It is also called "Bolivian Rosewood" and "Santos Rosewood" in addition to "Purplewood" and "Morado." It has been used as a side back material of acoustic guitars for a long time in the musical instrument industry, but it is becoming more popular as a substitute material for rosewood under the rosewood regulations. It has been used as a substitute for rosewood in the regulation of rosewood.
The color of the wood varies from individual pieces, but ranges from chocolate brown to slightly purplish, and is characterized by large, blurred stripes like those found on Indian Rose.
Morris is one of the most familiar makers of domestic forks in Japan.
The predecessor brand was founded in the 1960s, and in 1972 the brand name was changed to Morris.
Its technical capabilities and prices are still highly regarded by many players today and in the past,
It is said that Morris dispelled the image of "cheap or bad" that existed in Japanese products at that time around the end of the 70's.
Morris has long used a wide range of woods for side backs, including Hakaranda, Indian rosewood, mahogany, nato, maple, and chestnut. This is Morris' reasonably priced dreadnought model, M501, which is named Purplewood and uses Perferro for the side back.
The large, spreading grain of the board is dynamic and beautiful. The color is hard to see in the photo, but in person it is a bit more light and smooth with a hint of purple.
The wood grain is characterized by a light brown with bluish tints to a dark brownish grain with a chocolate-like color. It has a texture similar to alder.
It can range from heavy to light wood like mahogany, so the sound can vary greatly depending on the wood grain and the individual pieces.
Also known as "California Walnut," "Black Walnut," or "Claro Walnut," Claro Walnut has exotic grains such as curly, burl, and crotchet, and has long been a popular choice for furniture.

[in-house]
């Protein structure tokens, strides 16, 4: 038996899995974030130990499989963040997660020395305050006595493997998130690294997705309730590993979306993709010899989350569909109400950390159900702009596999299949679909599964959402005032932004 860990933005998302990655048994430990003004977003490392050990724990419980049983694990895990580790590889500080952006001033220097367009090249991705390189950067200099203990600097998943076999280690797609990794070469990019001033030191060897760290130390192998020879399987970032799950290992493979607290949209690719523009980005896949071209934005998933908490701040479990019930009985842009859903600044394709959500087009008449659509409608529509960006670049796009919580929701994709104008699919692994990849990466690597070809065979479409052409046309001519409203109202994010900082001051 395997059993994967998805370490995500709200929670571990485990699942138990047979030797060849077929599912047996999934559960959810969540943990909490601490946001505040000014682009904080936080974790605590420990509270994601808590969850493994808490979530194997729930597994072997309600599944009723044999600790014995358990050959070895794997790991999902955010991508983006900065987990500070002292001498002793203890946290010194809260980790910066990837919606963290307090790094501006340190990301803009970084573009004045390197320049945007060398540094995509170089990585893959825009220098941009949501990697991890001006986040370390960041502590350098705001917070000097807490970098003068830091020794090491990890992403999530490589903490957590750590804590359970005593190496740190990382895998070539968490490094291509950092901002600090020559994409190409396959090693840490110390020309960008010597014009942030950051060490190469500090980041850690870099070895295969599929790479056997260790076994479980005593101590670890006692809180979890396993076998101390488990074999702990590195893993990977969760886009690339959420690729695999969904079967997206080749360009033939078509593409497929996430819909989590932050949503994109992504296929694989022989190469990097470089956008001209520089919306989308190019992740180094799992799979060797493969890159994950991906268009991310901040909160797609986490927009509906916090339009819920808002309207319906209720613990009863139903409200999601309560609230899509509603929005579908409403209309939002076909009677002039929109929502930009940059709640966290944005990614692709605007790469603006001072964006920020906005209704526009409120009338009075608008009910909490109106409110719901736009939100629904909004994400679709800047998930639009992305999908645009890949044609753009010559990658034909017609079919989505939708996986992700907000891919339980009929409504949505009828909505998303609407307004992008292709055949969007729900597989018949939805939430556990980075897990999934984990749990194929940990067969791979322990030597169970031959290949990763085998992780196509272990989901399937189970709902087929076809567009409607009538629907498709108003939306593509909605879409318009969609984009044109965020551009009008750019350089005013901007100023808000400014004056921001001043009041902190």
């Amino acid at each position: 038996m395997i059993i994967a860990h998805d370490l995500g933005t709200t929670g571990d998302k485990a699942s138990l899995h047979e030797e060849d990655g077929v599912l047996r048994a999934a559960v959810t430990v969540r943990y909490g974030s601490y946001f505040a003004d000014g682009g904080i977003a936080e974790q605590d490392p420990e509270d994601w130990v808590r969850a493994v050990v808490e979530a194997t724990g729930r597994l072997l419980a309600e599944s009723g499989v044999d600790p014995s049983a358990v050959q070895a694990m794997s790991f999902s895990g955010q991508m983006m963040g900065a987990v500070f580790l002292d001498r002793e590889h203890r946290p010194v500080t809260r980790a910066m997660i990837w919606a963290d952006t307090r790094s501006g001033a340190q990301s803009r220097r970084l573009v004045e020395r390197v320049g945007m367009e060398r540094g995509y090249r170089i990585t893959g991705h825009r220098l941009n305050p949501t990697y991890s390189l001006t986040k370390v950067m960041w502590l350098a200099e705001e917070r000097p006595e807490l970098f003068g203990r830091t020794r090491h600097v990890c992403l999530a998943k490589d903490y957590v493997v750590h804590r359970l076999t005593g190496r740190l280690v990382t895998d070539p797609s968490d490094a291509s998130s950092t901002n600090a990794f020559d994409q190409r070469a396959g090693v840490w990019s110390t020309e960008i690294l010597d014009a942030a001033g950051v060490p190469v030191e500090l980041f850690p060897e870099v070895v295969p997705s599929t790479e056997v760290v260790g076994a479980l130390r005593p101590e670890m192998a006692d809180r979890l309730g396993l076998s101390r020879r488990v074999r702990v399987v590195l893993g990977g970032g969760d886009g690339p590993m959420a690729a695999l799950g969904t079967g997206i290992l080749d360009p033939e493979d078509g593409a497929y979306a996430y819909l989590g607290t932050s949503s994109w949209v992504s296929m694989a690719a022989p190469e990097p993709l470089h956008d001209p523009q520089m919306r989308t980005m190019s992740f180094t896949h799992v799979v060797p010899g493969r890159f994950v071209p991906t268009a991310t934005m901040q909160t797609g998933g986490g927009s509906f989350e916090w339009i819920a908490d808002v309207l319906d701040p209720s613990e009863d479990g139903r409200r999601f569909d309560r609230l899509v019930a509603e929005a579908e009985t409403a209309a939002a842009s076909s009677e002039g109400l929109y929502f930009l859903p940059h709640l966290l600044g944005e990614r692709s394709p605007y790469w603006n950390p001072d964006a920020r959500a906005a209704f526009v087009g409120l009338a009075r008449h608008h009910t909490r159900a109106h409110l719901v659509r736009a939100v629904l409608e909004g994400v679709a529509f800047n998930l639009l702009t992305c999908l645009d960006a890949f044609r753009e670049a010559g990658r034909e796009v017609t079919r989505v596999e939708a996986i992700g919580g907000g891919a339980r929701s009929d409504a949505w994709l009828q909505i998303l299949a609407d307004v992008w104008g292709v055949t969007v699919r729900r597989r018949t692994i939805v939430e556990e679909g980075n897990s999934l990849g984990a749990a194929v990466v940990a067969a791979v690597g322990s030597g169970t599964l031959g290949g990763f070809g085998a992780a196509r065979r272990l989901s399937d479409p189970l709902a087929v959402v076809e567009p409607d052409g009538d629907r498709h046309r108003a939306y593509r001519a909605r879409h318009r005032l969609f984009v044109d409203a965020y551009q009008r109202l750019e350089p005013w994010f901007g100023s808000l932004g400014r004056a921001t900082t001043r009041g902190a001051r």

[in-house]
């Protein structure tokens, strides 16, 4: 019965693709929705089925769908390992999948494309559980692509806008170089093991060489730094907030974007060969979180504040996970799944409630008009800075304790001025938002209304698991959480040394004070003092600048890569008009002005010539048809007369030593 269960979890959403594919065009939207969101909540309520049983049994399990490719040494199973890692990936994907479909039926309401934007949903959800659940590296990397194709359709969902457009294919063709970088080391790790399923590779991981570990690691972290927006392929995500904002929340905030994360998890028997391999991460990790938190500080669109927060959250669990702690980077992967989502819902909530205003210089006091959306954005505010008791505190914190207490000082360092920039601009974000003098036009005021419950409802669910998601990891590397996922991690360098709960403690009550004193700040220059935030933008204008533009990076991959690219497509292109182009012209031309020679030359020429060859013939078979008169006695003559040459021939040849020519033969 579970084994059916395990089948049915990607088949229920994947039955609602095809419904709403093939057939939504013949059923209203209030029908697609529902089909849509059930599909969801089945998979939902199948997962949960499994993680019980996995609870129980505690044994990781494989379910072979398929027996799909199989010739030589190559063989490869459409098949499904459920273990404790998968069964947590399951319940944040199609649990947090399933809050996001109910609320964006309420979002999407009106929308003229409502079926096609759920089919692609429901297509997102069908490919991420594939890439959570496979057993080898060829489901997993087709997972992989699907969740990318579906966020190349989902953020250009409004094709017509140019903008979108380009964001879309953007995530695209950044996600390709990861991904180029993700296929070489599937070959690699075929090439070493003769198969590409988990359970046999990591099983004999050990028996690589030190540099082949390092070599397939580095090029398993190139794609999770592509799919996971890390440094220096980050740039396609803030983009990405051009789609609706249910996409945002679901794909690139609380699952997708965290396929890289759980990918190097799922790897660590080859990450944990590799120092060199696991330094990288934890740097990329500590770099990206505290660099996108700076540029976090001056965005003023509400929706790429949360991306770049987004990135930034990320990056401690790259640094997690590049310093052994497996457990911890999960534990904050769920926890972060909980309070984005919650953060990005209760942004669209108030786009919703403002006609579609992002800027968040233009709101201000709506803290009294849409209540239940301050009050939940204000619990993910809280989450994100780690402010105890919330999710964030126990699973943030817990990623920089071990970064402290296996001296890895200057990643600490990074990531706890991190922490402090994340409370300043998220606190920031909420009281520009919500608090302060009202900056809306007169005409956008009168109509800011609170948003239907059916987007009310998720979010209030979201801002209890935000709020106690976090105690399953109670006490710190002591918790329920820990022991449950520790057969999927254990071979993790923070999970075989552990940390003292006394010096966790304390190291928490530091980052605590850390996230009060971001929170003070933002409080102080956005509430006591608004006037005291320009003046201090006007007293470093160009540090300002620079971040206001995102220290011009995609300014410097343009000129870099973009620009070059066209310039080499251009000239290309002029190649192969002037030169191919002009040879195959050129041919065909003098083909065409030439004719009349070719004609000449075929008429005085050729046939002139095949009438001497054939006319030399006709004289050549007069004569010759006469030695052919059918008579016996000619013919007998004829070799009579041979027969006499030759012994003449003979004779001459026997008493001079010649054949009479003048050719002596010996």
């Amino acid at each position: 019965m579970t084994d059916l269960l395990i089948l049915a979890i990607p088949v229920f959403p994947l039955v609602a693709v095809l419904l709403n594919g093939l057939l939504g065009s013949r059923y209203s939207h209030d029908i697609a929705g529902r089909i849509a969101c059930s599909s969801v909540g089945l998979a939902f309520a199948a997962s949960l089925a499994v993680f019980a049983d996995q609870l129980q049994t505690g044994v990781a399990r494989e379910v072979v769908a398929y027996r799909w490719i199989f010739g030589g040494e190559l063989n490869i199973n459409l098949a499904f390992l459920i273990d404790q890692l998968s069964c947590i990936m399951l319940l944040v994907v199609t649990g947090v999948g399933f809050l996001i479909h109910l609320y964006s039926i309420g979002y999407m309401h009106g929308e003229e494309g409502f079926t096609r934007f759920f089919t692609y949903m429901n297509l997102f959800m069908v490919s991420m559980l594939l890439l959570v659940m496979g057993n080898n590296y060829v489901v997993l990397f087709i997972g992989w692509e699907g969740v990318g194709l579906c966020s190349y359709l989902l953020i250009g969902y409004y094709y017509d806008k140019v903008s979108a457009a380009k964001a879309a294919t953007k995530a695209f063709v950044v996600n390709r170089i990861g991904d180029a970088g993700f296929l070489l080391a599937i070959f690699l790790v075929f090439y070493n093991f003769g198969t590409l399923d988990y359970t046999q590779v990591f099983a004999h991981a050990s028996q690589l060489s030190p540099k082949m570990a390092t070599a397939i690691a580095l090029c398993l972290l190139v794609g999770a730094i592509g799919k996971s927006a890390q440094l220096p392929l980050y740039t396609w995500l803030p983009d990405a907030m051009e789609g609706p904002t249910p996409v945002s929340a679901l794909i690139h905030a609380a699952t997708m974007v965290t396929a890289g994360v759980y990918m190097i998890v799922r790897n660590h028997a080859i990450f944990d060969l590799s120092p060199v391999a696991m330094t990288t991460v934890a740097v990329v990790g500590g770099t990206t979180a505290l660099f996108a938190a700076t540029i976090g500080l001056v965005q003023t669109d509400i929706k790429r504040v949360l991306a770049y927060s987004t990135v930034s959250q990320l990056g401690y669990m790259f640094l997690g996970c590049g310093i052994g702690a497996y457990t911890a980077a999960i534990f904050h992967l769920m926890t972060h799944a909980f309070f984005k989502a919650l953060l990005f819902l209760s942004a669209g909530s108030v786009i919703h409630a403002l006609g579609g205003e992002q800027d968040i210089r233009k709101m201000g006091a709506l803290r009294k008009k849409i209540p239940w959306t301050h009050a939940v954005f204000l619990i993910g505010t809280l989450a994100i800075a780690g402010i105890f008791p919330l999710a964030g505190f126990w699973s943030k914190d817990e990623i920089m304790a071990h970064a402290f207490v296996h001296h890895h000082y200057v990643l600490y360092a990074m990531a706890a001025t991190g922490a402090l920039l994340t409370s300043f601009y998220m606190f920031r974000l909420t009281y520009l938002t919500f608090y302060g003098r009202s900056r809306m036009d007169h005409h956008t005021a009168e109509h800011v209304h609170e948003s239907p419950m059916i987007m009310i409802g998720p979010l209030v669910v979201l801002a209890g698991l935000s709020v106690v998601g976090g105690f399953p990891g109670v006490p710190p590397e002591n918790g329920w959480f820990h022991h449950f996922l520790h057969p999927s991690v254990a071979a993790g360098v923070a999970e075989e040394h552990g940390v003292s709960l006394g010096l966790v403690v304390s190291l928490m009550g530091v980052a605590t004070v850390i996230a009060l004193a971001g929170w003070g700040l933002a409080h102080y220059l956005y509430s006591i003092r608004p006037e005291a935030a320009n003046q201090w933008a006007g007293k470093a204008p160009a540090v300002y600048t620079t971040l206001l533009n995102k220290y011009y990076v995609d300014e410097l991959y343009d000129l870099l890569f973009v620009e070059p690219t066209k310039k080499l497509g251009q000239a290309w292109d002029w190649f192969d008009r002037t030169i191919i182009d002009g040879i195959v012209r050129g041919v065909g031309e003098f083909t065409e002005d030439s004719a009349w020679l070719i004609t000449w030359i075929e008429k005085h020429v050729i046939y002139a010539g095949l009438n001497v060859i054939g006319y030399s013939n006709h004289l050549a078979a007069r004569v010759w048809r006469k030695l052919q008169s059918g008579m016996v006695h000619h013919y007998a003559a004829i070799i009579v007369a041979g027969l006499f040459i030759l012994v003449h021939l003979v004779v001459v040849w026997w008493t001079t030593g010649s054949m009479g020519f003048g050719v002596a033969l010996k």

Gibson is a brand that is indispensable when talking about acoustic guitars, and has established itself as one of the top two brands with Martin.
Since the 1930s and 1940s, Gibson has set various standards in the history of acoustic guitars, including the use of mahogany side backs and ebony fingerboards, and the use of maple for side backs, which other manufacturers were not actively using at the time. Depending on the time period, rosewood-type woods are often used as the main material, and in recent years, due to the shortage of materials, not only traditional but also previously unused woods are being used.
This is a J-15, a round-shoulder type, starting with Gibson's traditional J-45.
Compared to the main regular models such as J-45 and J-50, this model has been developed in recent years as a reasonably priced model.
Unlike the main mahogany model, the side backs are made of walnut and the necks are made of maple.
This model has a pleasantly deep attack that is bright and snappy. You can experience the good rise of the walnut without being noisy.
With the recent restrictions on rosewood in general, there has been an increase in the use of rosewood in the market.
the spread of "post-rosewood" including these woods has been widely spreading,
As in the case of new hakaranda, it is not as a substitute material,
As was the case with new hakaranda, the appeal and value of the wood itself is increasingly being appreciated!
New and varied species of rosewood are emerging, even within other species,
The new species are slipping into the role that rosewood used to play,
The other species are also emerging with unique and attractive woods that are slipping into the roles that rosewood used to play,
Please keep an eye on them!